Thank you.
 
2013-03-27 07:23:06 PM  

johnryan51: Bontesla: Nabb1: Bontesla: Subby doesn't realize that prosuection isn't necessary for a conviction if the defendant settles for a deal?

Do you know how I know you've never practiced criminal law?

Explain.

I'm with you Bontesla, explain please? I think your pretty.


Thank you, too.
 
2013-03-27 07:31:01 PM  

Actual Farking: Bontesla: Nabb1: Bontesla: Subby doesn't realize that prosuection isn't necessary for a conviction if the defendant settles for a deal?

Do you know how I know you've never practiced criminal law?

Explain.

In a civil case, the parties can get together before any complaint is filed and negotiate a settlement with no suit ever filed, which is common. Criminal defendants are immediately processed into the system upon arrest. Once this happens, there must be some formal resolution on the record and this will always involve prosecutors.  Also, deals are often made at the 11th hour on the day a defendant is scheduled for a jury trial. That means a prosecutor and a defense attorney (public defender or otherwise) may have gone through lengthy litigation, including contested preliminary hearings, an extensive suppression hearing that may involve extensive briefing, and the time it takes for the attorneys to negotiate a plea agreement.  For murder cases, multiply the cost, complexity, and time of this process by a bunch.

/I can only speak with any authority in PA law


That's kind of why I summarized that just because a case wasn't tried in Court doesn't mean that it's necessarily unsolved or unresolved. The majority of cases that result in a conviction were never prosecuted in the colloquial sense because a deal was reached.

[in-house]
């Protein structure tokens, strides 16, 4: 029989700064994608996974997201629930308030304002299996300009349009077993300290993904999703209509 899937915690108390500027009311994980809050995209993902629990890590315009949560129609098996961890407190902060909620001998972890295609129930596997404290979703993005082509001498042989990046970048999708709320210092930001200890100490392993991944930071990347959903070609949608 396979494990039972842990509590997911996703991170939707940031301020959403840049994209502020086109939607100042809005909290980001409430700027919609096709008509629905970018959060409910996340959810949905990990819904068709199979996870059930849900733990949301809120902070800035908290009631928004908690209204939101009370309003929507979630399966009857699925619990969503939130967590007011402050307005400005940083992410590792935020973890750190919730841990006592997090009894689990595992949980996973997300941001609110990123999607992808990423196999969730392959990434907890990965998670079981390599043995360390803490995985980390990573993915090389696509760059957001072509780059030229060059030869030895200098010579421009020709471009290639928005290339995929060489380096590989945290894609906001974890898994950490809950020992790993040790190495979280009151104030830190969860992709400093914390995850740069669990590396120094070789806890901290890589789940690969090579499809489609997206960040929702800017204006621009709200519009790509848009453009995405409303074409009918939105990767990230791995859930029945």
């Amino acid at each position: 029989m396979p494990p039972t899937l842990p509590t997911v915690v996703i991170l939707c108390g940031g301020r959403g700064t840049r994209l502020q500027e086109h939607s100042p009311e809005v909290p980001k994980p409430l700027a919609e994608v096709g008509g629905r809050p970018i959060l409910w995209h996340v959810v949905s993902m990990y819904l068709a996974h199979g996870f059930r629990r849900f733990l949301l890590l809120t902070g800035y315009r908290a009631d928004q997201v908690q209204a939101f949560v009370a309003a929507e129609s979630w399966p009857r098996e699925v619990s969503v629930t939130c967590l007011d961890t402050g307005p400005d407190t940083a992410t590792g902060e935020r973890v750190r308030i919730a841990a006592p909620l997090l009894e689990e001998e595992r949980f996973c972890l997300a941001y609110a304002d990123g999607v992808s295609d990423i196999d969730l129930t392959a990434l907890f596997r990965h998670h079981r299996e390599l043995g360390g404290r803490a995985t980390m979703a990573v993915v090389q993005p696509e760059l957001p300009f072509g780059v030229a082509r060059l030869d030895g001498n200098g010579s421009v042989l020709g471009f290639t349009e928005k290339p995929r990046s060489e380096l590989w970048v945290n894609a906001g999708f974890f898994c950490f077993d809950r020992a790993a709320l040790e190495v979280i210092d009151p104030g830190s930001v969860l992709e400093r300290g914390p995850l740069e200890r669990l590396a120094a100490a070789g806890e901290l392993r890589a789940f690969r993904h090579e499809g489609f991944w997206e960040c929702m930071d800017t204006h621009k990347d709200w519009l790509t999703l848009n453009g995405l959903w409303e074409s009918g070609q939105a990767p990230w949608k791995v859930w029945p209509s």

It's been a long day - nearly 12 hours at work with a few more hours before I'm calling it a night so maybe I'm just dense.. But how are we in disagreement?
 
2013-03-27 07:38:25 PM  

Bontesla: Actual Farking: Bontesla: Nabb1: Bontesla: Subby doesn't realize that prosuection isn't necessary for a conviction if the defendant settles for a deal?

Do you know how I know you've never practiced criminal law?

Explain.

In a civil case, the parties can get together before any complaint is filed and negotiate a settlement with no suit ever filed, which is common. Criminal defendants are immediately processed into the system upon arrest. Once this happens, there must be some formal resolution on the record and this will always involve prosecutors.  Also, deals are often made at the 11th hour on the day a defendant is scheduled for a jury trial. That means a prosecutor and a defense attorney (public defender or otherwise) may have gone through lengthy litigation, including contested preliminary hearings, an extensive suppression hearing that may involve extensive briefing, and the time it takes for the attorneys to negotiate a plea agreement.  For murder cases, multiply the cost, complexity, and time of this process by a bunch.